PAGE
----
Authors: Shirl Henke
CAPTURE THE SUN
Originally published by Warner Books
Copyright 1988 by Shirl Henke
All rights reserved. No part of this ebook may be reproduced in any form or by any electronic means without the written permission of the publisher.
Cover art by Max Ginsburg
Other electronic works by Shirl Henke:
A FIRE IN THE BLOOD
“Billie Jo and the Valentine Crow”
The Blackthorne Trilogy:
LOVE A REBEL…LOVE A ROGUE
The House of Torres Saga:
PARADISE & MORE
RETURN TO PARADISE
The Cheyenne Series:
THE ENDLESS SKY
CAPTURE THE SUN
The Black Hills, 1869
The fierce Dakota sun beat on the tiny willow lodge that sat isolated in a clearing. Not even a scrub pine offered shelter, although many grew a scant hundred yards away. Inside the cramped hut laid a slim youth, his body glistening with sweat. The narrow confines of the lodge barely accommodated his long frame as he panted in the blazing heat. The night would soon bring its cooling touch, removing the perspiration from his bare skin until he shivered. Thus he had waited the past four days, alternately enduring heat and cold, with no food, no water, no complaint. Sharp pebbles and twigs bit into his back as he lay supine, but his mind paid no heed to his body. His spirit soared far above the low roof, high in the brilliant blue freedom of the sky.
This is the fourth day, the last day. It must happen now, before Grandfather returns at sundown. Perhaps no sacred vision can come to me
. He forced the disquieting thought from his mind and drifted back into his semicoma. Once again his fevered mind pictured the face of his mother, radiant as she lavished her love upon a small boy. Gradually her image blurred. When it cleared, she was no longer clad in a buttersoft buffalo-skin dress. Rather, she wore the stiff garments of a white woman, with long skirts and cinched waist. Laughing Woman was gone. In her place stood Marah. Marah, wife of his white father, as full of bitterness as the missionary name she had been given. Her arms slipped from the boy she had held fast only a moment before, leaving him cold and alone. He cried out to her as the vision faded. Her tight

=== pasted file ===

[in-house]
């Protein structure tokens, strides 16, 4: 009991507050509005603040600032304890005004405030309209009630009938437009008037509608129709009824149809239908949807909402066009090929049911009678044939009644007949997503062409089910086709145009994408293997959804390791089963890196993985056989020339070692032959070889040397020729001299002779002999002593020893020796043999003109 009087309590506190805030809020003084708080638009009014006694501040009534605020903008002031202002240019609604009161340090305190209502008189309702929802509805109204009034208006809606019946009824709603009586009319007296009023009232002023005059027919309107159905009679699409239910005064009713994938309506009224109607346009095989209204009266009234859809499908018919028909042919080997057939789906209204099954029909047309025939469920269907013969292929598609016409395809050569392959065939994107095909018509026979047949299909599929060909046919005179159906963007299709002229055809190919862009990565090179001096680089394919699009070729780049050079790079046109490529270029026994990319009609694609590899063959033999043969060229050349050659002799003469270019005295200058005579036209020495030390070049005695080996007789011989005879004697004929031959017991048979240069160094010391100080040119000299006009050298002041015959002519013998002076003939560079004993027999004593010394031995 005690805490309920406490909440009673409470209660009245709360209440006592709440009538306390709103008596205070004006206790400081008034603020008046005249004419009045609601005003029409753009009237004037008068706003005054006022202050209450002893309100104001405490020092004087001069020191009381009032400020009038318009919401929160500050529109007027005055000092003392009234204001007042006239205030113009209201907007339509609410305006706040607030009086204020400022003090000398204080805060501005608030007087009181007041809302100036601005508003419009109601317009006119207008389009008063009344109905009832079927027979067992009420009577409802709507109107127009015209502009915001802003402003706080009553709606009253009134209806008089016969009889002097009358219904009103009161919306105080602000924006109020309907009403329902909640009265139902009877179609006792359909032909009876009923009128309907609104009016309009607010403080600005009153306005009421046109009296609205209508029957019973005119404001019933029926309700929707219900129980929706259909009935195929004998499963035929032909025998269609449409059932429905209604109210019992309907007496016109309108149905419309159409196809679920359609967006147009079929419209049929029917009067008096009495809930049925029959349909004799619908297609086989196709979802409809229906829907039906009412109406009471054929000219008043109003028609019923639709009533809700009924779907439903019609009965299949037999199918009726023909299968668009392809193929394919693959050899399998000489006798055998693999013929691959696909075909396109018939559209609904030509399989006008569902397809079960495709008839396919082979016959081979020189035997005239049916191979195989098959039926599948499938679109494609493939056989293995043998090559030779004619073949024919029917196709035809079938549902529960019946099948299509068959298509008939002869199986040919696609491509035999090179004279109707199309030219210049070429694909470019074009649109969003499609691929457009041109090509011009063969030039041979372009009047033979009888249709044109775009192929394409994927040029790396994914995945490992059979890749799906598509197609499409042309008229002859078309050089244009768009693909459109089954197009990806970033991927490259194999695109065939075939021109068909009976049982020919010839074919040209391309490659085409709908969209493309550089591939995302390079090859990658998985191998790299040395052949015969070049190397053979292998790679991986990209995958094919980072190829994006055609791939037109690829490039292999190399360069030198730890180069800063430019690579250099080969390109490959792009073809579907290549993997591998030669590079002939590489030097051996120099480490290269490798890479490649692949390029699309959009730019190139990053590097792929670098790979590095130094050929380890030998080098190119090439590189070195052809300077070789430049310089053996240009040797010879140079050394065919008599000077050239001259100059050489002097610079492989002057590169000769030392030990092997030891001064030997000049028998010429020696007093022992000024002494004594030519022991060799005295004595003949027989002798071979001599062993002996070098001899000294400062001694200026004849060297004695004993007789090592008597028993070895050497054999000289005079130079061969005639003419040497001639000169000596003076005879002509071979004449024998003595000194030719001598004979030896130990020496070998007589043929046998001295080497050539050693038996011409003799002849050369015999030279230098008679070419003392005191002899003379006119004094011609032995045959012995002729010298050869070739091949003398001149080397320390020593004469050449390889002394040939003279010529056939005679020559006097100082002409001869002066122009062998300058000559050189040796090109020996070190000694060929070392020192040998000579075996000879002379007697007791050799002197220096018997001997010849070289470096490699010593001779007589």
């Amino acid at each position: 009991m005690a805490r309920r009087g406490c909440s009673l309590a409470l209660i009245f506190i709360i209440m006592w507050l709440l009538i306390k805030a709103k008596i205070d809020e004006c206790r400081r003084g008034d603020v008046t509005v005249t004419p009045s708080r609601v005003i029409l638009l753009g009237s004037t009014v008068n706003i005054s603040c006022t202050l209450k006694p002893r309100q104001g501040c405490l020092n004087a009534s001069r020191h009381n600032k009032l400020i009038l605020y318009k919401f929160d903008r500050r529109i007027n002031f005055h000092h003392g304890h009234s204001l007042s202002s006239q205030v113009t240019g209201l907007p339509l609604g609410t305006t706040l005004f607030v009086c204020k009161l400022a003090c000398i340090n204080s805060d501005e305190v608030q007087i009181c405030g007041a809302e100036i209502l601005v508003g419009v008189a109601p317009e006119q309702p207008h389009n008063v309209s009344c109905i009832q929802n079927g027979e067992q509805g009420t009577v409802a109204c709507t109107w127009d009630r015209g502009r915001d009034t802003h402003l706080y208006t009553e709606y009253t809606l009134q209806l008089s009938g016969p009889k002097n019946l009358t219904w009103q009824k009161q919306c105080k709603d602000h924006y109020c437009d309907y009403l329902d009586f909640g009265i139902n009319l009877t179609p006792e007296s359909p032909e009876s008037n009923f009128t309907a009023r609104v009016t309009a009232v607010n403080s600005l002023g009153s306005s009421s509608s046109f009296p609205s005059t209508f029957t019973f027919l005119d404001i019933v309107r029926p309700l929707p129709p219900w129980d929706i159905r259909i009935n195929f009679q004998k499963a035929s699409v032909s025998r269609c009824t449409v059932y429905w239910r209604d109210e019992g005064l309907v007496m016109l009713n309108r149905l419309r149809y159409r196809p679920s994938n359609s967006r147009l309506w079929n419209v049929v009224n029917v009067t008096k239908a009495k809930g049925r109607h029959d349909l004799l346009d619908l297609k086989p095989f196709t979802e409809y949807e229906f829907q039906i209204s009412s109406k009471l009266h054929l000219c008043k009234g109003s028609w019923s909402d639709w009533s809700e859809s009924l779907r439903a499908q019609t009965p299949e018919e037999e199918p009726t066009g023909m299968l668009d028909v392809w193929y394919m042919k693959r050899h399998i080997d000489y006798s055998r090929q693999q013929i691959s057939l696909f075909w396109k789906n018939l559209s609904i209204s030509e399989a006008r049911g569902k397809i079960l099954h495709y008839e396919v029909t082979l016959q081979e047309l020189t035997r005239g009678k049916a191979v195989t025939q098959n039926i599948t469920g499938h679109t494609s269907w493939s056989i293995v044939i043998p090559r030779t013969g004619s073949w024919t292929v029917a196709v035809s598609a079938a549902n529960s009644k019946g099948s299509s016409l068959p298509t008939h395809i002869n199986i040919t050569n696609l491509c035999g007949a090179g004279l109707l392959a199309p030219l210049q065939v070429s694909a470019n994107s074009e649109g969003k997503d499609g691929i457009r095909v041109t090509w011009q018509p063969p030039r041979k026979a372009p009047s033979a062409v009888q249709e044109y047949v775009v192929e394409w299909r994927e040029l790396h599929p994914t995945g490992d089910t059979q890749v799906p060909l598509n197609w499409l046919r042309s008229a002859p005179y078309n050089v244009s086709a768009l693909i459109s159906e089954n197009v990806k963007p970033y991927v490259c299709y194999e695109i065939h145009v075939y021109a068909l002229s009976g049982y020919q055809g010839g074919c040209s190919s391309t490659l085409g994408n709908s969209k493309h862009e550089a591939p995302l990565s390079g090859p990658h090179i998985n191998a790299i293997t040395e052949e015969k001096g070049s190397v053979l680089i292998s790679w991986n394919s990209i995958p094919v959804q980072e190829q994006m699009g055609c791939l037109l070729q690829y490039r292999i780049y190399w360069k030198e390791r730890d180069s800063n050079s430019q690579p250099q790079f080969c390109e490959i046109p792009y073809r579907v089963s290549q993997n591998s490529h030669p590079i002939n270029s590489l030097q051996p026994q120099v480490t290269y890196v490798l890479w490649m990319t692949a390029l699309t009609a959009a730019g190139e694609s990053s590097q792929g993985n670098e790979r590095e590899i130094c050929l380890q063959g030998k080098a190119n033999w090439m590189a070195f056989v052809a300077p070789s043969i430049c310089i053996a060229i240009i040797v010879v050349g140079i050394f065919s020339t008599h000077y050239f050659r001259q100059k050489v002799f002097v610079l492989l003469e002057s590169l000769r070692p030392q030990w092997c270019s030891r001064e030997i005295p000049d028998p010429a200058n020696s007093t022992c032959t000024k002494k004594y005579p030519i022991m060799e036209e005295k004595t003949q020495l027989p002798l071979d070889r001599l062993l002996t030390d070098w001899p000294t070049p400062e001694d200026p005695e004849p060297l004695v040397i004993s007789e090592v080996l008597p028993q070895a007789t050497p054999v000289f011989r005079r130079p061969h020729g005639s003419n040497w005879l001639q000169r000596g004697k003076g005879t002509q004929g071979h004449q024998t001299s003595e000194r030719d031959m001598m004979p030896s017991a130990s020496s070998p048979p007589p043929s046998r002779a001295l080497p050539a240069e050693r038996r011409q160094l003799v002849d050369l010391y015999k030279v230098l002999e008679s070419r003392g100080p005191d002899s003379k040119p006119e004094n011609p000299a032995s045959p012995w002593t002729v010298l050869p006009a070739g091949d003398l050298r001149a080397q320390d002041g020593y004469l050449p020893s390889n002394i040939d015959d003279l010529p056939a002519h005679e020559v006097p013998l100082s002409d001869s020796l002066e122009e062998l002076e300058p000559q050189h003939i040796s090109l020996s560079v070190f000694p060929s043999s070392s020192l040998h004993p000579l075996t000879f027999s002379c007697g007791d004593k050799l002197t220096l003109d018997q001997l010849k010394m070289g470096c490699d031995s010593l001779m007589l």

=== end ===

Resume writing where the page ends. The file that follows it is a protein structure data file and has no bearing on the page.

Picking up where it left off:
dress seemed to bind her, holding down her arms as they strained to reach for him. She was gone.
Another figure entered his trance. He Who Walks in Sun stood staring intently as if peering into the soul of his only manchild and finding it wanting. Of course, he would always think it so. He always had. Nothing was ever good between them.
The youth shook his head to clear the weight of sorrow from it. Then he tensed. A new figure appeared beside that of the father he could not banish. This one the days and nights of feverish dreaming had never before revealed. She was
, a white for certain, yet supple and slim despite the foolish clothing she wore. Her face was blurred, the features indistinct, but the fiery red of her hair was as brilliant as the rising sun.
Who is she to stand next to my father?
His mind slipped into oblivion, once more.
The keening of a Cheyenne death chant—high, thin and clear—reached him in the darkness of sleep. In his mind's eye the strong, lovely face of a Cheyenne woman appeared, imploring him for something—he knew not what. Her liquid eyes were filled with wistful sadness. He groaned as a deep pain crushed his heart, stopping his breath until she vanished from his trance. The death chant faded with her.
He awakened, yet did not stir. He had been forbidden to move from his prone position until the sacred vision came. These troubled nightmares, peopled by his parents and the two unknown women, were not the message from the Powers for which he had fasted and prayed. Time was running out.
Again he sent his mind high, reaching toward the vast clear sky beyond the lodge. He felt the hairs on the back of his neck prickle in anticipation of something that would change him, direct his life, give him his destiny.